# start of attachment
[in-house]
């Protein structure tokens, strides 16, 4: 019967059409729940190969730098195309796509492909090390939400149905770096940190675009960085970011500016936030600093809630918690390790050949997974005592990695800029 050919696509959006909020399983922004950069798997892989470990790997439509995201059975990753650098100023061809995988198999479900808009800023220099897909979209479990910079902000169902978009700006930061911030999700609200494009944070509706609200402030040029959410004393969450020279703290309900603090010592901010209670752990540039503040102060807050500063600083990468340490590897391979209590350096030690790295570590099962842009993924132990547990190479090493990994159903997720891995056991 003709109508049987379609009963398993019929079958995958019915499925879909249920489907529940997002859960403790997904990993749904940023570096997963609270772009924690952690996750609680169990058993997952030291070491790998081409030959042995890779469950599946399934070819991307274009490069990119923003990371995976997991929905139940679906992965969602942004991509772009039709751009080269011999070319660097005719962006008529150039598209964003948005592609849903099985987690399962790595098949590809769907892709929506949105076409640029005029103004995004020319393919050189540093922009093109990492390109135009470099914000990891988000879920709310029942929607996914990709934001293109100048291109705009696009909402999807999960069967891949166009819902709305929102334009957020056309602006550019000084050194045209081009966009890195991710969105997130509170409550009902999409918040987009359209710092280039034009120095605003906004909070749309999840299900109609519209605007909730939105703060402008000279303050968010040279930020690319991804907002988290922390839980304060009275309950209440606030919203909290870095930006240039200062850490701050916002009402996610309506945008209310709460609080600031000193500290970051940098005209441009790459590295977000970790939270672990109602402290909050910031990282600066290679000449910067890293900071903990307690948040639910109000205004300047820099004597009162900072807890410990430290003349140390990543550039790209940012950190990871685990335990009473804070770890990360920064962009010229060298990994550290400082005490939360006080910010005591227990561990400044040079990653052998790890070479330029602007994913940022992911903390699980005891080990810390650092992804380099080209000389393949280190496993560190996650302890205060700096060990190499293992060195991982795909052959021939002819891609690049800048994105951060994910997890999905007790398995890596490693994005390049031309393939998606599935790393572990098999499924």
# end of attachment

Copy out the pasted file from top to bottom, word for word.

[in-house]
């Protein structure tokens, strides 16, 4: 019967059409729940190969730098195309796509492909090390939400149905770096940190675009960085970011500016936030600093809630918690390790050949997974005592990695800029 050919696509959006909020399983922004950069798997892989470990790997439509995201059975990753650098100023061809995988198999479900808009800023220099897909979209479990910079902000169902978009700006930061911030999700609200494009944070509706609200402030040029959410004393969450020279703290309900603090010592901010209670752990540039503040102060807050500063600083990468340490590897391979209590350096030690790295570590099962842009993924132990547990190479090493990994159903997720891995056991 003709109508049987379609009963398993019929079958995958019915499925879909249920489907529940997002859960403790997904990993749904940023570096997963609270772009924690952690996750609680169990058993997952030291070491790998081409030959042995890779469950599946399934070819991307274009490069990119923003990371995976997991929905139940679906992965969602942004991509772009039709751009080269011999070319660097005719962006008529150039598209964003948005592609849903099985987690399962790595098949590809769907892709929506949105076409640029005029103004995004020319393919050189540093922009093109990492390109135009470099914000990891988000879920709310029942929607996914990709934001293109100048291109705009696009909402999807999960069967891949166009819902709305929102334009957020056309602006550019000084050194045209081009966009890195991710969105997130509170409550009902999409918040987009359209710092280039034009120095605003906004909070749309999840299900109609519209605007909730939105703060402008000279303050968010040279930020690319991804907002988290922390839980304060009275309950209440606030919203909290870095930006240039200062850490701050916002009402996610309506945008209310709460609080600031000193500290970051940098005209441009790459590295977000970790939270672990109602402290909050910031990282600066290679000449910067890293900071903990307690948040639910109000205004300047820099004597009162900072807890410990430290003349140390990543550039790209940012950190990871685990335990009473804070770890990360920064962009010229060298990994550290400082005490939360006080910010005591227990561990400044040079990653052998790890070479330029602007994913940022992911903390699980005891080990810390650092992804380099080209000389393949280190496993560190996650302890205060700096060990190499293992060195991982795909052959021939002819891609690049800048994105951060994910997890999905007790398995890596490693994005390049031309393939998606599935790393572990098999499924």